ESPN NFL analyst Todd McShay, a fixture of the network's annual draft coverage, has detailed his experience with the coronavirus after it sidelined him for last month's event.
Appearing on colleague Adam Schefter's podcast on Wednesday, McShay said he is feeling better after what he called a relatively mild case of coronavirus that left him exhausted and eventually led to a hospital stay, and was likely exacerbated by his preparation for the draft.
"I was diagnosed with Covid, and I had the coronavirus," McShay said. "And the scary part is, I had a mild case of it. It just lingered because I wasn't taking care of myself. I was preparing for the draft -- I had a 400-page book that I distribute internally and that we use for the draft weekend. And just the stress of getting ready for the draft, and then knowing potentially that I might miss the draft -- my doctors kind of said that it kind of all added up."
McShay announced he had coronavirus and would miss the draft only hours before the event. The news struck a sobering chord amid the headiness of the event, held virtually for the first time because of the public health crisis.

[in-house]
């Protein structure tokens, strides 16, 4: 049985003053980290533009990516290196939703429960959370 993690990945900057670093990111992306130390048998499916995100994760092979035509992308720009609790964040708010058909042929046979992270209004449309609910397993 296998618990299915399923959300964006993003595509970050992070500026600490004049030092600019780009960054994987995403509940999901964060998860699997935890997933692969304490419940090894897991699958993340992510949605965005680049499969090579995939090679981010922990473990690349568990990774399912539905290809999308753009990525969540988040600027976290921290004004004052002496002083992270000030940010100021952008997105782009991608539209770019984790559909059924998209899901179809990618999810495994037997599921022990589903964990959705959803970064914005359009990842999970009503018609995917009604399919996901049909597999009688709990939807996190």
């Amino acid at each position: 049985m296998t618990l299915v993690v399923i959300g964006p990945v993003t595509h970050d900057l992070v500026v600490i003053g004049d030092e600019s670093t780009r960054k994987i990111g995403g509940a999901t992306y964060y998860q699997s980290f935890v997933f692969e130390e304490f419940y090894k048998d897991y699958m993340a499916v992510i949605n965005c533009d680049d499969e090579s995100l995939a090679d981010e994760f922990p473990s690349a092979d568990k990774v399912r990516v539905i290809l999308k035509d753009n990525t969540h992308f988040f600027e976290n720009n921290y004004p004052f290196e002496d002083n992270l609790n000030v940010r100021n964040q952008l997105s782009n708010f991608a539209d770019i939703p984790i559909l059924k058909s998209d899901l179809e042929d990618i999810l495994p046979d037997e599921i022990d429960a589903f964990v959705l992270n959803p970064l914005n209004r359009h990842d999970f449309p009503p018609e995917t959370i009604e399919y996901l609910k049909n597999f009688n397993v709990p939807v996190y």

The podcast host, Schefter, strongly criticized the NFL in early April when it announced it would forge ahead with the draft despite the pandemic.
Several of his ESPN colleague's wished him a speedy recovery throughout the course of the draft broadcast -- but McShay said on Wednesday that he wasn't watching to see them.
“It got really dark in the hospital,” he said. “I knew the draft was going on and I couldn’t watch it. I didn’t watch the draft until Saturday night. I woke up late that night and there was a re-air, and I started watching it then because I knew it was over."
“For whatever reason, I couldn’t watch the draft knowing that I wasn’t a part of it, wasn’t on it, and I felt like I was letting everyone down.”
McShay, 43, said it was exhaustion that took the heaviest toll on him. A backup quarterback in college before becoming a professional scout, he said nothing could have prepared him for the fatigue he felt.
"The coughing was hard, the fever would spike here and there, but the level of exhaustion -- I can't even explain to you. I mean, I was a Massachusetts kid who went down to Virginia to play football, and had two-a-days in August in 100-degree temperatures with 97 percent humidity, and there were days I didn't think I was going to make it. I'm telling you, this was more exhausting."
The NFL went ahead with the draft as scheduled, despite the public health crisis. Reactions to the decision were mixed, and the coverage of the event itself wasn't without criticism. The show was a ratings hit.
McShay thanked healthcare workers countless times throughout the podcast.
“I also want to assure you I’ll be back. Thanks to the tireless work of healthcare workers and first responders. You are truly our nation’s heroes.”